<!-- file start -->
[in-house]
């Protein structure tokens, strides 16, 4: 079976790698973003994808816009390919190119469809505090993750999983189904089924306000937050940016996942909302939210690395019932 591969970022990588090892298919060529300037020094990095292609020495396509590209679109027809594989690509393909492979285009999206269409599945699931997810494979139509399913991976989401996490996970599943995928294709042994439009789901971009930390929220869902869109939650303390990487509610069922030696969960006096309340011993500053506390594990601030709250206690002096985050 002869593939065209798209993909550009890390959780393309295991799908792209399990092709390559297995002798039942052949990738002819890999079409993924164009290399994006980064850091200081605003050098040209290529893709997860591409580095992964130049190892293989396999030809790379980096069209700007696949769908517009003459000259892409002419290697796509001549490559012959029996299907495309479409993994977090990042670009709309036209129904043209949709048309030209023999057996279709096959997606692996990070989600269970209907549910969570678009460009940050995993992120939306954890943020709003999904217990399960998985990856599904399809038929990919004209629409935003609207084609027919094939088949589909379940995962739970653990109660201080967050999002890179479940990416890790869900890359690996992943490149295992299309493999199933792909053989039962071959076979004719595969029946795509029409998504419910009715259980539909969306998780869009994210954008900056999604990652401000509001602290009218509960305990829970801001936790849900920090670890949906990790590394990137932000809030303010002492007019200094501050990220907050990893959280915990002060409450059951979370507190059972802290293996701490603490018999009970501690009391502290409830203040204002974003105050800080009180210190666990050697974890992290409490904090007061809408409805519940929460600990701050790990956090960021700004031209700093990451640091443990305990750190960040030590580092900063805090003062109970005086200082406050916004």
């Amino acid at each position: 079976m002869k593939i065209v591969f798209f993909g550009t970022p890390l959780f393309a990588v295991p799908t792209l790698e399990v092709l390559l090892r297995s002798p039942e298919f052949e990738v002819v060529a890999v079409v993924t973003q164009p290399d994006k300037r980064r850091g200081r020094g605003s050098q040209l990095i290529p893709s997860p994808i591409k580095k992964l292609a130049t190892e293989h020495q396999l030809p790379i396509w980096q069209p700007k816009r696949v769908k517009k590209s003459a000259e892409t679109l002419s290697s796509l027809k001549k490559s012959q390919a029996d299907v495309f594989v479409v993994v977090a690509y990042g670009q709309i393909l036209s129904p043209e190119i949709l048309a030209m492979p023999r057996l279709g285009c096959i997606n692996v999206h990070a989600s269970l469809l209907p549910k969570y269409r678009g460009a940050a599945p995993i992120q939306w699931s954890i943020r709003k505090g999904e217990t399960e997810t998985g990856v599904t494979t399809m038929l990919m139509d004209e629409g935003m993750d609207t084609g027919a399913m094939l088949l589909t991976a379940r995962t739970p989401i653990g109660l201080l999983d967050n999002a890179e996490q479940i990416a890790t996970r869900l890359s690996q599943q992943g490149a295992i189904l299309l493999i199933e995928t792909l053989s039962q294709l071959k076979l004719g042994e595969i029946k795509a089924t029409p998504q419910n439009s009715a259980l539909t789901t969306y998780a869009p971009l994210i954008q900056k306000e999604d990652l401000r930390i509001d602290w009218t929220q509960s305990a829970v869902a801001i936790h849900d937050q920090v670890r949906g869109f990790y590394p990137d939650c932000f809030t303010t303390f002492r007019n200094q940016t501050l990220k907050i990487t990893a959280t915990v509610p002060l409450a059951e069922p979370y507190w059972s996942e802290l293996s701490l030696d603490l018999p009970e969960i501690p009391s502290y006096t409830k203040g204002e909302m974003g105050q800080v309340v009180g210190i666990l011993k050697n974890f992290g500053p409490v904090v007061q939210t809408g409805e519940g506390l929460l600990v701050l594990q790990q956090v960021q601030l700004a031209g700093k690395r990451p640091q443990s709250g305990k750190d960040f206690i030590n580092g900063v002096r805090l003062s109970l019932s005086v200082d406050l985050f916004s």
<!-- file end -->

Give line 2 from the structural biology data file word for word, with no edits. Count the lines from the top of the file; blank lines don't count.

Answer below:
């Protein structure tokens, strides 16, 4: 079976790698973003994808816009390919190119469809505090993750999983189904089924306000937050940016996942909302939210690395019932 591969970022990588090892298919060529300037020094990095292609020495396509590209679109027809594989690509393909492979285009999206269409599945699931997810494979139509399913991976989401996490996970599943995928294709042994439009789901971009930390929220869902869109939650303390990487509610069922030696969960006096309340011993500053506390594990601030709250206690002096985050 002869593939065209798209993909550009890390959780393309295991799908792209399990092709390559297995002798039942052949990738002819890999079409993924164009290399994006980064850091200081605003050098040209290529893709997860591409580095992964130049190892293989396999030809790379980096069209700007696949769908517009003459000259892409002419290697796509001549490559012959029996299907495309479409993994977090990042670009709309036209129904043209949709048309030209023999057996279709096959997606692996990070989600269970209907549910969570678009460009940050995993992120939306954890943020709003999904217990399960998985990856599904399809038929990919004209629409935003609207084609027919094939088949589909379940995962739970653990109660201080967050999002890179479940990416890790869900890359690996992943490149295992299309493999199933792909053989039962071959076979004719595969029946795509029409998504419910009715259980539909969306998780869009994210954008900056999604990652401000509001602290009218509960305990829970801001936790849900920090670890949906990790590394990137932000809030303010002492007019200094501050990220907050990893959280915990002060409450059951979370507190059972802290293996701490603490018999009970501690009391502290409830203040204002974003105050800080009180210190666990050697974890992290409490904090007061809408409805519940929460600990701050790990956090960021700004031209700093990451640091443990305990750190960040030590580092900063805090003062109970005086200082406050916004």